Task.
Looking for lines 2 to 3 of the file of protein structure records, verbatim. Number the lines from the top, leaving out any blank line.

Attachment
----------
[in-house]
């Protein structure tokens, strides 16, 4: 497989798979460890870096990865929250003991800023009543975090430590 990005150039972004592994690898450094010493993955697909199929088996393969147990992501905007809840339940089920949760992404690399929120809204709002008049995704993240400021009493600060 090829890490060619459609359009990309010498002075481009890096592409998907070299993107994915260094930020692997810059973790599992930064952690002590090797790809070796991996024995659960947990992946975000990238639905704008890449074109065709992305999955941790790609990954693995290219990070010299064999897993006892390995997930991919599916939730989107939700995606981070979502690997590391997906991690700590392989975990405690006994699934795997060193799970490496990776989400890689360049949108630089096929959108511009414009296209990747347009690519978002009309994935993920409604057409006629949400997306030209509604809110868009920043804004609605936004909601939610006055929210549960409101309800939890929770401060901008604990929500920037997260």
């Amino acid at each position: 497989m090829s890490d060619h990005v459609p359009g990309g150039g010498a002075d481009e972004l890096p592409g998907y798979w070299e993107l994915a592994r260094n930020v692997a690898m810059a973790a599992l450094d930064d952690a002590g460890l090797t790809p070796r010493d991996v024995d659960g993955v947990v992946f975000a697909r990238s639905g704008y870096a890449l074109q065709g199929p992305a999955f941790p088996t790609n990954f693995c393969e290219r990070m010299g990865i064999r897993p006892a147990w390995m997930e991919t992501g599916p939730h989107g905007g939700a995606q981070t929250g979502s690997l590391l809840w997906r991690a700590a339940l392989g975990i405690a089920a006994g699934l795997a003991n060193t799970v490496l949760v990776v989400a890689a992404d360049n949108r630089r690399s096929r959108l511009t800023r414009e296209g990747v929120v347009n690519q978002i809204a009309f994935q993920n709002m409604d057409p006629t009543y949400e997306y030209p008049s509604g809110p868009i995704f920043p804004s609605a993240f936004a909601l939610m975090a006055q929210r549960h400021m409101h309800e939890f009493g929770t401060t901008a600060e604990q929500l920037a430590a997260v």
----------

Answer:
């Protein structure tokens, strides 16, 4: 497989798979460890870096990865929250003991800023009543975090430590 990005150039972004592994690898450094010493993955697909199929088996393969147990992501905007809840339940089920949760992404690399929120809204709002008049995704993240400021009493600060 090829890490060619459609359009990309010498002075481009890096592409998907070299993107994915260094930020692997810059973790599992930064952690002590090797790809070796991996024995659960947990992946975000990238639905704008890449074109065709992305999955941790790609990954693995290219990070010299064999897993006892390995997930991919599916939730989107939700995606981070979502690997590391997906991690700590392989975990405690006994699934795997060193799970490496990776989400890689360049949108630089096929959108511009414009296209990747347009690519978002009309994935993920409604057409006629949400997306030209509604809110868009920043804004609605936004909601939610006055929210549960409101309800939890929770401060901008604990929500920037997260």
């Amino acid at each position: 497989m090829s890490d060619h990005v459609p359009g990309g150039g010498a002075d481009e972004l890096p592409g998907y798979w070299e993107l994915a592994r260094n930020v692997a690898m810059a973790a599992l450094d930064d952690a002590g460890l090797t790809p070796r010493d991996v024995d659960g993955v947990v992946f975000a697909r990238s639905g704008y870096a890449l074109q065709g199929p992305a999955f941790p088996t790609n990954f693995c393969e290219r990070m010299g990865i064999r897993p006892a147990w390995m997930e991919t992501g599916p939730h989107g905007g939700a995606q981070t929250g979502s690997l590391l809840w997906r991690a700590a339940l392989g975990i405690a089920a006994g699934l795997a003991n060193t799970v490496l949760v990776v989400a890689a992404d360049n949108r630089r690399s096929r959108l511009t800023r414009e296209g990747v929120v347009n690519q978002i809204a009309f994935q993920n709002m409604d057409p006629t009543y949400e997306y030209p008049s509604g809110p868009i995704f920043p804004s609605a993240f936004a909601l939610m975090a006055q929210r549960h400021m409101h309800e939890f009493g929770t401060t901008a600060e604990q929500l920037a430590a997260v």